For 2012, we have expanded the assessment to include all ninety-nine agencies subject to the FOIA in fiscal year 2011. We also have changed several of the metrics, taking into account the progress that has already been made in implementing the FOIA Guidelines to make the assessment progressively more challenging.   

For 2012, we have also prepared a narrative to accompany the assessment. The narrative provides a wealth of examples from large and small agencies of the improvements that have been made to help improve the FOIA process.   Lastly, OIP has included guidance to agencies to assist them in making additional improvements in the years ahead.

The 2012 assessment provides a “visual snapshot” of agency activities in five key areas, specifically:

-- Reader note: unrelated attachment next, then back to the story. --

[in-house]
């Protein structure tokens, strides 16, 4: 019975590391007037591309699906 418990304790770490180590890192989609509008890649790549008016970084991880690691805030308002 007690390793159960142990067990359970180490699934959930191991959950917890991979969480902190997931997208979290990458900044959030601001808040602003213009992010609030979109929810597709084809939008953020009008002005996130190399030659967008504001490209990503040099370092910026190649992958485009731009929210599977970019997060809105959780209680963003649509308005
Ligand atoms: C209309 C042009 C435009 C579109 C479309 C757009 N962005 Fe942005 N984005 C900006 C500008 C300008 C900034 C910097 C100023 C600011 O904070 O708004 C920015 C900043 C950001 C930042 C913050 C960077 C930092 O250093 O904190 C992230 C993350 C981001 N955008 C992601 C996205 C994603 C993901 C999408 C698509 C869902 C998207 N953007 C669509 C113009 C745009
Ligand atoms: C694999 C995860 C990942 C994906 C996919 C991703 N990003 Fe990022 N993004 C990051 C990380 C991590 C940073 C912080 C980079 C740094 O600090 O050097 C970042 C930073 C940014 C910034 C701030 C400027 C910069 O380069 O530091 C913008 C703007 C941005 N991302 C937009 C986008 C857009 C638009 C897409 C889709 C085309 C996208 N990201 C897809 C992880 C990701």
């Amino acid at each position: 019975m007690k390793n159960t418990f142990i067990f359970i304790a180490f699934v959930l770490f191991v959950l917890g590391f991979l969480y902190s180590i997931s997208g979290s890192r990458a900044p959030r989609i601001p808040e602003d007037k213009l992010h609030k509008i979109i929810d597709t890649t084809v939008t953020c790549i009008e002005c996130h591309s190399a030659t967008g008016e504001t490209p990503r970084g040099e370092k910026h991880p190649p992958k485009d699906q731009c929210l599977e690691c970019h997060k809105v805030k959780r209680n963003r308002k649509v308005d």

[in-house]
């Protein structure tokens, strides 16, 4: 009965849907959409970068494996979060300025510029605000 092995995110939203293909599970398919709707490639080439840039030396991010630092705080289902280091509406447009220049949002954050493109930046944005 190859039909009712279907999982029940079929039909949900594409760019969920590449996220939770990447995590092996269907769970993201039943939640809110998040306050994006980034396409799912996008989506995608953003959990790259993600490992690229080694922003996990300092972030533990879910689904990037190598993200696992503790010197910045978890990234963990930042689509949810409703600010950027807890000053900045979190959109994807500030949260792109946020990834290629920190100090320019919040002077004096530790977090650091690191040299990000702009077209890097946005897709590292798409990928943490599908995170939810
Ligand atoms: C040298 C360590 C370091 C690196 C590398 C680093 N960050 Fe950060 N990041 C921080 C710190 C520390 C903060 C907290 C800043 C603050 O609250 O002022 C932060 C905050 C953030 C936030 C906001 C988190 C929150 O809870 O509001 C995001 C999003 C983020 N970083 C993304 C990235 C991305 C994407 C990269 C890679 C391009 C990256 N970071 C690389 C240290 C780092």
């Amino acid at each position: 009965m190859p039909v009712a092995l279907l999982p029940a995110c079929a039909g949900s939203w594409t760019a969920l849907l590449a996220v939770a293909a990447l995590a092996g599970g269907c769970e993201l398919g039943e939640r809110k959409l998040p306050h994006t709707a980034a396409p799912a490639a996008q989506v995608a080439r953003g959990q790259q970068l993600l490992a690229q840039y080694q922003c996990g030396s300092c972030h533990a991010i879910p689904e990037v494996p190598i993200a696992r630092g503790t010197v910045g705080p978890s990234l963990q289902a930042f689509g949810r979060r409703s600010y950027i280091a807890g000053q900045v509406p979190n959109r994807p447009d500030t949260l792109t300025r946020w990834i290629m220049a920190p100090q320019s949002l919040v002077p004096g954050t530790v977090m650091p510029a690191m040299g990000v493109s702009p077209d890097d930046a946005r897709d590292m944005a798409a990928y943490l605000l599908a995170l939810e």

• applying the presumption of openness,
  • increasing efficiencies,
  • making information available proactively,
  • using technology, and
  • reducing backlogs and improving timeliness. 

The assessment is meant to “readily [illustrate] the many areas where agencies have made real progress and also serves to highlight the areas where further improvement can be made.”  Notably, our review found that:

“Agencies continue to make concrete progress in implementing the President’s FOIA Memorandum and the Attorney General’s FOIA Guidelines.  The 2012 assessment shows that agencies are applying the presumption of openness, are taking steps to ensure that they have effective systems in place for responding to requests, are increasing both the content on their websites and its usability, and are offering requesters the opportunity to submit requests electronically.”